Wednesday, September 5, 2007

CrossRef Takes a Step Back

UPDATE Sept. 8/2007: Please read the response to this post by Edward Pentz, Executive Director of CrossRef in the comments below.



Mission statement: "CrossRef is a not-for-profit membership association whose mission is to enable easy identification and use of trustworthy electronic content by promoting the cooperative development and application of a sustainable infrastructure."

Not-for-profilt, hunh? Money-grabbing in the professional publishing industry has once again proven to be more important than making scientific works readily accessible. As of September 7, 2007, CrossRef will roll out new rules for its OpenURL and DOI lookups. Unless you become a card carrying CrossRef "affiliate", there will be a daily cap of 100 lookups using their OpenURL service, which will require a username/password. If >100 lookups are performed, CrossRef will reserve the right to cancel the account and will force you to buy into their senseless pay-for-use system. Here are the new rules as described at http://www.crossref.org/04intermediaries/60affiliate_rules.html:
  1. Affiliates must sign and abide by the term of the CrossRef Affiliate Terms of Use
  2. Affiliates must pay the fees listed in the CrossRef Schedule of Fees
  3. The Annual Admininstrative Fee is based on the number of new records added to the Affiliates service(s) and/or product(s) available online
  4. There are no per-DOI retrieval fees. There are no fees based on the number of links created with the Digital Identifiers.
  5. Affiliates may "cache" retrieved DOIs (i.e. store them in their local systems)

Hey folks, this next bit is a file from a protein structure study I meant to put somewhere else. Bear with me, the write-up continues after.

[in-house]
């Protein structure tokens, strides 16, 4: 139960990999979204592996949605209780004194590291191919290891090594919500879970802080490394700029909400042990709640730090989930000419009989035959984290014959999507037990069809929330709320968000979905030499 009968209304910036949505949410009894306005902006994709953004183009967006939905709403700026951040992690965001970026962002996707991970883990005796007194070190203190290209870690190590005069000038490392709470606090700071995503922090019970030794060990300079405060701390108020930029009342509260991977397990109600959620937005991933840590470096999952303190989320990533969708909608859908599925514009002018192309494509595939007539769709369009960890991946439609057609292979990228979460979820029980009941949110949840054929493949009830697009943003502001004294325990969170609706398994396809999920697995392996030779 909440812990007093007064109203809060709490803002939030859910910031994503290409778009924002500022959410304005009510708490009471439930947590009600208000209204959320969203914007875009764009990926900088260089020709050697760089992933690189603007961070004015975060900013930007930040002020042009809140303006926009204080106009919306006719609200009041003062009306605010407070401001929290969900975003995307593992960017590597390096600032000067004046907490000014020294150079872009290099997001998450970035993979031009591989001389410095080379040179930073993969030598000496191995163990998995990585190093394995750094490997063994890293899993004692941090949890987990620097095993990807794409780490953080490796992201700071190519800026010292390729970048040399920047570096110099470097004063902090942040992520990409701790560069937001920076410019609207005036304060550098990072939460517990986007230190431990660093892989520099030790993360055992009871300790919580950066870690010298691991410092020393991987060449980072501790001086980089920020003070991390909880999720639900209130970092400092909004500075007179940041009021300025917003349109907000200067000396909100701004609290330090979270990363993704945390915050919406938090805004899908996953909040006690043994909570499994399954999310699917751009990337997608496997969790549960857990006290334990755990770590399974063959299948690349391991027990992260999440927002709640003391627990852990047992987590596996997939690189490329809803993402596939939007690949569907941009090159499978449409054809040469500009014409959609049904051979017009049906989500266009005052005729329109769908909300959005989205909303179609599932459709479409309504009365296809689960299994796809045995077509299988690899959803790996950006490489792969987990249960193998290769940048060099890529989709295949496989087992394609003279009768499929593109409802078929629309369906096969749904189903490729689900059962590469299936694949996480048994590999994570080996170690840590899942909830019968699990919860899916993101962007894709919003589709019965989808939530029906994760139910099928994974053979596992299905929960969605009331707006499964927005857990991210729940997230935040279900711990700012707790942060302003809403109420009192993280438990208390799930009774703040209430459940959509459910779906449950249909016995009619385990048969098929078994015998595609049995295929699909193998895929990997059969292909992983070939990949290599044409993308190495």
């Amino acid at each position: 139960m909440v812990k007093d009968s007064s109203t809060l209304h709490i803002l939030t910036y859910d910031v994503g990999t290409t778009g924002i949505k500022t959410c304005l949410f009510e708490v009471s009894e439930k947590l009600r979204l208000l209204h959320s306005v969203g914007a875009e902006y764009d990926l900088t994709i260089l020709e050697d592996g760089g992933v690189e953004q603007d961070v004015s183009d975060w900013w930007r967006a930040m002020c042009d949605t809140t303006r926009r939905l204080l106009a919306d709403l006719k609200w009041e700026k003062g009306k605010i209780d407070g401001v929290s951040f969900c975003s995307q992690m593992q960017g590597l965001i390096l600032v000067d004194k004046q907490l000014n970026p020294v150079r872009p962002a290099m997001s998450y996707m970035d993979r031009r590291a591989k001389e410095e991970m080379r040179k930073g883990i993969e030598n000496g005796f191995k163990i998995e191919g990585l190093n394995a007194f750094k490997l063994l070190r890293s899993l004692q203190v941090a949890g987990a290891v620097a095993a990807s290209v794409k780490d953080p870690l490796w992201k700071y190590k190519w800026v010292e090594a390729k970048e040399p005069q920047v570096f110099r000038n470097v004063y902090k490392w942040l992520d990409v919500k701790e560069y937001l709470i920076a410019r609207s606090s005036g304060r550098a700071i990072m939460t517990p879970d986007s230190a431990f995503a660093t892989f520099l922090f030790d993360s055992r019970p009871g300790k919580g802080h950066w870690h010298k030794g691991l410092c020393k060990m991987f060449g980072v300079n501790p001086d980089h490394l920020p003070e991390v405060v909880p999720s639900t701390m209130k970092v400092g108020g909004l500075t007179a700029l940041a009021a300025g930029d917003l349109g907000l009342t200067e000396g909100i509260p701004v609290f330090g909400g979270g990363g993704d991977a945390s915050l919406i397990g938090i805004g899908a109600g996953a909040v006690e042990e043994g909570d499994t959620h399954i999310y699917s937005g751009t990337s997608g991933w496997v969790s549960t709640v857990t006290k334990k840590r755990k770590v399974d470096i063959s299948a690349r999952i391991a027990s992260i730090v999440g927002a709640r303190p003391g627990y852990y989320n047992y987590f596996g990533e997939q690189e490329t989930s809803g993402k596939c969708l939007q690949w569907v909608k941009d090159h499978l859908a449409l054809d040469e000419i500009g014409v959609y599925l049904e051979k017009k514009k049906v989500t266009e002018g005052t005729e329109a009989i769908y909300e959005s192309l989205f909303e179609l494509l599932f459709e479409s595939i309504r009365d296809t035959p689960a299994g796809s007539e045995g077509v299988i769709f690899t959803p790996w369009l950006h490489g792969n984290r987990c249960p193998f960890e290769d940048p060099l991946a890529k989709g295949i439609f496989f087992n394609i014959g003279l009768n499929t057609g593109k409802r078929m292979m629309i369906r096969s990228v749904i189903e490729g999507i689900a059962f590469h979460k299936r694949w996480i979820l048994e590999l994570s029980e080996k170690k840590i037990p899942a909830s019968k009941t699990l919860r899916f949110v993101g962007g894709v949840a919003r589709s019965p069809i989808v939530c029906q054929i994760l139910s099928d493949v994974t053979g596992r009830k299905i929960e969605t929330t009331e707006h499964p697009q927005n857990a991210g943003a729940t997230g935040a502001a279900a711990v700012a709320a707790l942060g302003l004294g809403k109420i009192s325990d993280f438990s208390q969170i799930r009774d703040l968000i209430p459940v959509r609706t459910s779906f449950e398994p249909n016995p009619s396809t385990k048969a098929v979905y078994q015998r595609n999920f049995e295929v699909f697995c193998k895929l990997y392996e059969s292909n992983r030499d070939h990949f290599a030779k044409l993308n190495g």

6. The copyright owner of a journal has the sole authority to designate, or authorize an agent to designate, the depositor and resolution URL for articles that appear in that journal
  7. A primary journal (whether it is hosted by the publisher or included in an aggregator or database service) must be deposited in the CrossRef system before a CrossRef Member or Affiliate can retrieve DOIs for references in that article. For example, an Affiliate that hosts full text articles can only lookup DOIs for references in an article if that journal's publisher is a PILA Member and is depositing metadata for that journal in the CrossRef System
  8. Real-time DOI look-up by affiliates is not permitted (that is, submitting queries to retrieve DOIs on-the-fly, at the time a user clicks a link). The system is designed for DOIs to be retrieved in batch mode.

So what's the big deal?
The issue has to do with scientific society back-issues like the kind served by JStore. Without some sort of real-time DOI look-up, it is near impossible to learn of newly scanned and hosted PDF reprints for older works. After September 7, the only solution available to developers and bioinformaticians is to periodically "batch upload" lookups. CrossRef sees Rod Page's bioGUID service and my simple, real-time gadget as a threat to their steady flow of income even though it clearly fits within their general purpose "...to promote the development and cooperative use of new and innovative technologies to speed and facilitate scholarly research."